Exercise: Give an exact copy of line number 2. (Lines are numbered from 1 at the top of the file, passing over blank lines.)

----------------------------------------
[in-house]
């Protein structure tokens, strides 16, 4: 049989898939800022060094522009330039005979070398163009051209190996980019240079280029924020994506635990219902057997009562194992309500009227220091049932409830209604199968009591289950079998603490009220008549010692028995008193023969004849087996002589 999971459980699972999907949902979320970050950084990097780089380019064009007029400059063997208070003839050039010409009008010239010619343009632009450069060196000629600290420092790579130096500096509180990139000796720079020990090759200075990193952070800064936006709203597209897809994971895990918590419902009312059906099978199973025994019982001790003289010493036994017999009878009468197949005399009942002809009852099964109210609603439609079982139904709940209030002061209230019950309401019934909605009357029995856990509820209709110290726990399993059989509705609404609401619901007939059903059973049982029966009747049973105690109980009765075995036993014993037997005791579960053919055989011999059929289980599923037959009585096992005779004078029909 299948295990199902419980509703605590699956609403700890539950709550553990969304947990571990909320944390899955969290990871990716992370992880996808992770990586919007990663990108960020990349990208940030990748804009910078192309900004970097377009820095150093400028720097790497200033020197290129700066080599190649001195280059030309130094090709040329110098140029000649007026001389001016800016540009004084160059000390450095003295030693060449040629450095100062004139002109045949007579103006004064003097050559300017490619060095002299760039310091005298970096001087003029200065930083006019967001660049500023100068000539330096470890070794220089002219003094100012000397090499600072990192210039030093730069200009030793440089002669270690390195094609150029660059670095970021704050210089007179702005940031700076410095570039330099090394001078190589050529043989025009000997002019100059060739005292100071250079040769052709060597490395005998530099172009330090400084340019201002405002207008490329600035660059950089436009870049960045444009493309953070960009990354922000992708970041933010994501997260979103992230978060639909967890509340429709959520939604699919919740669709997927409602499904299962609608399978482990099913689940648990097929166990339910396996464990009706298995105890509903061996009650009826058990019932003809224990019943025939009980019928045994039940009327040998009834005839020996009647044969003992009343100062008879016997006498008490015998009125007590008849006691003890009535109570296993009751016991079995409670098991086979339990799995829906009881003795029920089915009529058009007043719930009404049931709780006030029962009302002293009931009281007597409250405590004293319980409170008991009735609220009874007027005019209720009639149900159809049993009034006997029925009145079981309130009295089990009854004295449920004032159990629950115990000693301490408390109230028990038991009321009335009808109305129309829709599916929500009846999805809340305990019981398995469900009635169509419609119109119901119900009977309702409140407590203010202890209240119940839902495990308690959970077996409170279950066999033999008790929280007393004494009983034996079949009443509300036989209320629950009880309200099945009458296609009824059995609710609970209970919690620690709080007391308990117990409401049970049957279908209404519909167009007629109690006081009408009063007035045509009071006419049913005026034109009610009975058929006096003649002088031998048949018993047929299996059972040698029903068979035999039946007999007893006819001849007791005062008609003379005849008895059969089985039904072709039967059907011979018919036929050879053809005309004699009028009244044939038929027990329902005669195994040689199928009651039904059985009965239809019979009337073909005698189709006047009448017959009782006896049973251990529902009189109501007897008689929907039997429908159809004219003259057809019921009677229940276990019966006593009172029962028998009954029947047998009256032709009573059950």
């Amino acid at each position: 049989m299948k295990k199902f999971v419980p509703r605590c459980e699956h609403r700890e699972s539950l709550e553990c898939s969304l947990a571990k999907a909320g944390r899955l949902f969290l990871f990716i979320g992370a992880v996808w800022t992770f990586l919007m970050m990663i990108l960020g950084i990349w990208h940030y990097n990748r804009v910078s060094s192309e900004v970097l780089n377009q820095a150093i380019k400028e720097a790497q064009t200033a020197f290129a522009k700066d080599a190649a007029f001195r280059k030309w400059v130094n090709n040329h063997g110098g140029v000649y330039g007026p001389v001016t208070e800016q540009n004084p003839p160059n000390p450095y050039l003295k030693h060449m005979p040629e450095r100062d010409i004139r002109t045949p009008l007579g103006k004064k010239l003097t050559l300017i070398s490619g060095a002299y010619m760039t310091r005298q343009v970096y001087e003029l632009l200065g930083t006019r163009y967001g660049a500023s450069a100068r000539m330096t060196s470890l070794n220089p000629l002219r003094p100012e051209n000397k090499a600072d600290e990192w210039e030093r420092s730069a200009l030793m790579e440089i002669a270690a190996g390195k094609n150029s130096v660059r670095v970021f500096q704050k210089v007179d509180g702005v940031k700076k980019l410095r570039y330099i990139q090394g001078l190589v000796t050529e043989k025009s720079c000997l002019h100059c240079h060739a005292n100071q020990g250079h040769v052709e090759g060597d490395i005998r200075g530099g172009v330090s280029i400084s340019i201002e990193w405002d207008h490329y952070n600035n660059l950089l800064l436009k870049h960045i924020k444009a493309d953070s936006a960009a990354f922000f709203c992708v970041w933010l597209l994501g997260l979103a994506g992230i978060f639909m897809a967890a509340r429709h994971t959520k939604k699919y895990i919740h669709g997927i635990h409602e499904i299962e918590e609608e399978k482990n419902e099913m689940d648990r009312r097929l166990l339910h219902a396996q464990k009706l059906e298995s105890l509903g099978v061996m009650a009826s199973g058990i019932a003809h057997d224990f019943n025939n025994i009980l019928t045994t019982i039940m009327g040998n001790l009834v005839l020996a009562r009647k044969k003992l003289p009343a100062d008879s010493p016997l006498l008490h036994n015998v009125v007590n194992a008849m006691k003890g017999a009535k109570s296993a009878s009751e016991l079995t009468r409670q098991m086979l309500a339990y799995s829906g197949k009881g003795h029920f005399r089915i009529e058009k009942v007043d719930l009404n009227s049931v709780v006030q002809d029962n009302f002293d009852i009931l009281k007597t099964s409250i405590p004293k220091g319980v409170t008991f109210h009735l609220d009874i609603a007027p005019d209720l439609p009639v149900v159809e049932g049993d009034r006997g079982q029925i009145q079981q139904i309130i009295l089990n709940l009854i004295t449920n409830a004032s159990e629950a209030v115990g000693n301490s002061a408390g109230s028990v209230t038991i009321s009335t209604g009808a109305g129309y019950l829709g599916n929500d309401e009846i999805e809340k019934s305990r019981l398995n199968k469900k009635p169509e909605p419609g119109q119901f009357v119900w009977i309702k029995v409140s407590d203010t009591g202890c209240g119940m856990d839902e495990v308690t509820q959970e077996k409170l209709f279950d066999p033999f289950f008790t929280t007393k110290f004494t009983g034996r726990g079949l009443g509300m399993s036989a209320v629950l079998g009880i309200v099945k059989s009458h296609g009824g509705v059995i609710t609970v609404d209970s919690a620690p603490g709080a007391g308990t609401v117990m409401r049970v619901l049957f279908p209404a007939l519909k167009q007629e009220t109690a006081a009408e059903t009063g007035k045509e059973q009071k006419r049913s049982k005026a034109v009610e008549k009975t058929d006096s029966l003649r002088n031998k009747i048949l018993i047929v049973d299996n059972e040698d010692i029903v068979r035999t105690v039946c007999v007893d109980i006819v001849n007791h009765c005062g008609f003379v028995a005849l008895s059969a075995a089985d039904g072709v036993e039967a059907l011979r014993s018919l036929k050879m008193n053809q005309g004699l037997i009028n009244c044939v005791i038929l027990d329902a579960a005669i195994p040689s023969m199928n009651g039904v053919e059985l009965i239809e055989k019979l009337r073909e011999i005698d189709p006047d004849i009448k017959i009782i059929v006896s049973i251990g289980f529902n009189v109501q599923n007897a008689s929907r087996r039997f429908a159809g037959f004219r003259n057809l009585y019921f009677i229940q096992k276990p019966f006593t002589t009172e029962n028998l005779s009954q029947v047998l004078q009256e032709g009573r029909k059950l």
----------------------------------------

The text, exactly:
């Protein structure tokens, strides 16, 4: 049989898939800022060094522009330039005979070398163009051209190996980019240079280029924020994506635990219902057997009562194992309500009227220091049932409830209604199968009591289950079998603490009220008549010692028995008193023969004849087996002589 999971459980699972999907949902979320970050950084990097780089380019064009007029400059063997208070003839050039010409009008010239010619343009632009450069060196000629600290420092790579130096500096509180990139000796720079020990090759200075990193952070800064936006709203597209897809994971895990918590419902009312059906099978199973025994019982001790003289010493036994017999009878009468197949005399009942002809009852099964109210609603439609079982139904709940209030002061209230019950309401019934909605009357029995856990509820209709110290726990399993059989509705609404609401619901007939059903059973049982029966009747049973105690109980009765075995036993014993037997005791579960053919055989011999059929289980599923037959009585096992005779004078029909 299948295990199902419980509703605590699956609403700890539950709550553990969304947990571990909320944390899955969290990871990716992370992880996808992770990586919007990663990108960020990349990208940030990748804009910078192309900004970097377009820095150093400028720097790497200033020197290129700066080599190649001195280059030309130094090709040329110098140029000649007026001389001016800016540009004084160059000390450095003295030693060449040629450095100062004139002109045949007579103006004064003097050559300017490619060095002299760039310091005298970096001087003029200065930083006019967001660049500023100068000539330096470890070794220089002219003094100012000397090499600072990192210039030093730069200009030793440089002669270690390195094609150029660059670095970021704050210089007179702005940031700076410095570039330099090394001078190589050529043989025009000997002019100059060739005292100071250079040769052709060597490395005998530099172009330090400084340019201002405002207008490329600035660059950089436009870049960045444009493309953070960009990354922000992708970041933010994501997260979103992230978060639909967890509340429709959520939604699919919740669709997927409602499904299962609608399978482990099913689940648990097929166990339910396996464990009706298995105890509903061996009650009826058990019932003809224990019943025939009980019928045994039940009327040998009834005839020996009647044969003992009343100062008879016997006498008490015998009125007590008849006691003890009535109570296993009751016991079995409670098991086979339990799995829906009881003795029920089915009529058009007043719930009404049931709780006030029962009302002293009931009281007597409250405590004293319980409170008991009735609220009874007027005019209720009639149900159809049993009034006997029925009145079981309130009295089990009854004295449920004032159990629950115990000693301490408390109230028990038991009321009335009808109305129309829709599916929500009846999805809340305990019981398995469900009635169509419609119109119901119900009977309702409140407590203010202890209240119940839902495990308690959970077996409170279950066999033999008790929280007393004494009983034996079949009443509300036989209320629950009880309200099945009458296609009824059995609710609970209970919690620690709080007391308990117990409401049970049957279908209404519909167009007629109690006081009408009063007035045509009071006419049913005026034109009610009975058929006096003649002088031998048949018993047929299996059972040698029903068979035999039946007999007893006819001849007791005062008609003379005849008895059969089985039904072709039967059907011979018919036929050879053809005309004699009028009244044939038929027990329902005669195994040689199928009651039904059985009965239809019979009337073909005698189709006047009448017959009782006896049973251990529902009189109501007897008689929907039997429908159809004219003259057809019921009677229940276990019966006593009172029962028998009954029947047998009256032709009573059950």